Selective body positivity

More than ever before, the past few years have highlighted the woes of body shaming and have brought body positivity to light. Being a girl, I know firsthand that one of the things which will always be an easy target will be the body. “You’re too fat,” or “you’re too skinny,” or “you don’t have enough curves” are commonplace insults that are directed at women. What I like to see is both men and women praising all body types for what they are and accepting a person for who they are. Recently, though, I’ve noticed that body positivity is becoming strangely selective.

For a while, it seemed as if people were really getting the idea through their heads that just because some people don’t look like everyone else, that doesn’t make them unattractive.

The media has an astounding effect on what society thinks, especially with the younger generation. Not only do young women and men see others being put down for being plus-size, but they see individuals of a smaller size being praised. In my opinion, smaller builds have always been admired more than plus sizes and that’s not the way it should be. Being put down or viewed as less because of body type is probably the most unfair and most stupid thing I’ve ever heard of.

I’m all for individuals of all sizes standing up for themselves, advocating for positivity and support, but body shaming others in the process to bring themselves up? No. Smaller people shouldn’t be shaming plus-size people and vice versa. If everybody knew the kind of power they could have by simply deciding to join together instead of taking every chance they could to insult one another, the results would be amazing.

Recently, a few songs have hit the peak of the Billboard list, and I can guarantee that everyone has heard these songs at least once. “Anaconda” by Nicki Minaj and “All About That Bass” by Meghan Trainor stand up and give women of bigger, curvier sizes pride and satisfaction and bring feel-good beats to the table, as well. Throughout both songs, though, “skinny” women are consistently put down. Both songs contain lyrics that are too explicit for me to write about, but the message isn’t positive and is heavily directed towards women of smaller sizes. I don’t support either one bit.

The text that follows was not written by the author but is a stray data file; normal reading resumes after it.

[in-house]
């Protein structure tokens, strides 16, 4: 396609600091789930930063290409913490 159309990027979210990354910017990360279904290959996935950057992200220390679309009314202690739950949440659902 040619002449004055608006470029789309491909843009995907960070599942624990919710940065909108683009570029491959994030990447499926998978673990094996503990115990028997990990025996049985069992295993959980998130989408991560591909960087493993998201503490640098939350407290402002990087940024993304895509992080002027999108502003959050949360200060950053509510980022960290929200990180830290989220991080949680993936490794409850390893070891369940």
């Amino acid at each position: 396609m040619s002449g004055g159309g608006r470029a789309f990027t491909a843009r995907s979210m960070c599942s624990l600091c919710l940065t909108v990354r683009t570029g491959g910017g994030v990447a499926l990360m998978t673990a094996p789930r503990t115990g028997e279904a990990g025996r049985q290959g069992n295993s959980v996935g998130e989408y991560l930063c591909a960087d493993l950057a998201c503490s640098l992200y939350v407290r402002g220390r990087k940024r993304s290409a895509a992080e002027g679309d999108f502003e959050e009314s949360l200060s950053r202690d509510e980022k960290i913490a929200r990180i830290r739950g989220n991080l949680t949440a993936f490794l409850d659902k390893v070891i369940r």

If we’re all supposed to be joining together to show people that all body sizes need to be loved, then how are we supposed to feel when celebrities are throwing body shaming in our face? Do we shake it off? Do we embrace it and turn our backs on each other again?

The answer is simple: don’t cave or fall weak to selective body positivity. In today’s society, it is easy to see someone and immediately judge. What I believe, though, is that anything negative that crosses our minds when seeing somebody is what society has conditioned us to believe. What we all need to do, as a society, is stop shaming body types. I hate to get all corny and say “everybody is beautiful,” but it’s true. Nobody should be subjected to feeling bad about the body they are living in because they don’t look like the person next to them. Embrace yourself, embrace your body type, and embrace the body types around you. Don’t pick and choose when it’s okay to love a body, and don’t choose to insult somebody with an adjective like “fat” or “skinny.”
Everybody knows what it’s like to be uncomfortable in their own skin. The best thing to do for oneself and others is try to accept and love the body one has been given.